Pubdate: Thu, 02 Jun 2011
Source: Victoria Times-Colonist (CN BC)
Copyright: 2011 Times Colonist
Author: Paul Glassen


In the mid-1990s, I immigrated to B.C. from the U.S. and continued my
social work career with those suffering chemical dependency and/or
mental illness. It was a great pleasure to finally work in health
facilities with the only eligibility requirements that are ethical and
moral: "You need this treatment, you want this treatment, you get it."
No delays, no disputatious insurance denials.

For those who are not worried that the situation has deteriorated for
"the addicted" or the poor, remember that the two-tier, public/private
splitting of our health system has led to treatment delays,
contaminated hospitals, more expensive eldercare and deterioration in
many areas of health care.

I used to refer people to the Victoria Life Enrichment Society
residential treatment program. From those who attended, I learned it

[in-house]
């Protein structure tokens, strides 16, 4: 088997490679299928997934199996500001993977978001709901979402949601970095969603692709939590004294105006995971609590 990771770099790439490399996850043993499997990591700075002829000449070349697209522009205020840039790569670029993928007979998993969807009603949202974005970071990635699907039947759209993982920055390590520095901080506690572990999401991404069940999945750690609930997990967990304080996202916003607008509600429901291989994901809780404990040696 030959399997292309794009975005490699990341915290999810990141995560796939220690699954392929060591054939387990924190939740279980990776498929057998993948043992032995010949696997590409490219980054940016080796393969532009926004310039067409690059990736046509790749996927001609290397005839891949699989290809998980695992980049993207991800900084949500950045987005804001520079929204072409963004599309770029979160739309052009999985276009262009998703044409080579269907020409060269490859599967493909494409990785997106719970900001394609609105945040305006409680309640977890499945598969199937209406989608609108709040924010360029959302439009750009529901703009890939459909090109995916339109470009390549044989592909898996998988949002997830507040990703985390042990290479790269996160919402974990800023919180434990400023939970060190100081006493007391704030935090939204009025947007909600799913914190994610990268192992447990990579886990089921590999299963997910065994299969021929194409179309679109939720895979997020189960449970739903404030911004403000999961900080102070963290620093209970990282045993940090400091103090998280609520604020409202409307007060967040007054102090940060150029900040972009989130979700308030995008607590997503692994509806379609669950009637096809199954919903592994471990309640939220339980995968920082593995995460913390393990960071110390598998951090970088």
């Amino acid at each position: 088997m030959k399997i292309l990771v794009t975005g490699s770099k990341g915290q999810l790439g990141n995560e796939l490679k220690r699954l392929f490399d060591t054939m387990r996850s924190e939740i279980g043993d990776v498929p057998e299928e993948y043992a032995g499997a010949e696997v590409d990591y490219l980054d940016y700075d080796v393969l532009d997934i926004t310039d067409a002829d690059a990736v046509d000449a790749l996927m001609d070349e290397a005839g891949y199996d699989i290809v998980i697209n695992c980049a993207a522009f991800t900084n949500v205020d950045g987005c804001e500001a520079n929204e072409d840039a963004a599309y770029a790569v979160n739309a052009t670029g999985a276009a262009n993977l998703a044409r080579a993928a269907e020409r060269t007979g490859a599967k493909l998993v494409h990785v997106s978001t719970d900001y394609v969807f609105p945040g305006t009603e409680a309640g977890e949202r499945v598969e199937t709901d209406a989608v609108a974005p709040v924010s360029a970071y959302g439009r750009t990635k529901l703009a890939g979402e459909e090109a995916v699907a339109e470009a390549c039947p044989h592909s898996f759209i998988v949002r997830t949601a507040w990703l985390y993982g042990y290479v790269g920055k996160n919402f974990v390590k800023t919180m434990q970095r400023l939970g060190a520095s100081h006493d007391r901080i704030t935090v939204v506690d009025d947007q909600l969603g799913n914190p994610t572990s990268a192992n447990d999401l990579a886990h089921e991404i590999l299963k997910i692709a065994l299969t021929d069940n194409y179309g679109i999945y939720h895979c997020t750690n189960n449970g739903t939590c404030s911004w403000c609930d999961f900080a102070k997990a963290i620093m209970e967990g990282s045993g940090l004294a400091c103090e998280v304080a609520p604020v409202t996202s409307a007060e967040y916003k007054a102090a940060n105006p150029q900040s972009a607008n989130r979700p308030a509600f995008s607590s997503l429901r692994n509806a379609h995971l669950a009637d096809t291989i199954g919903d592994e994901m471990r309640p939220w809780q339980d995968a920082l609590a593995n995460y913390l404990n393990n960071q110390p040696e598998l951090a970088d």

was among the best in the province. I could not understand it being
closed down by the government in 2002.

Then Cobble Hill's Skuleem Village for those with brain injury was
also closed.

Soon the explanation became clear when in place of Skuleem Village the
private Cedars was opened, an offshoot of the largest, also private,
treatment facility in the province, Nanaimo's Edgewood.

How ironic that in the addiction series articles it was Cedars program
director Rob DeClark who was the most quoted critic of inferior public

I respect his opinion, but because I shared it I could never work in
the private system and abandon those struggling to find help in public
health care.

Paul Glassen

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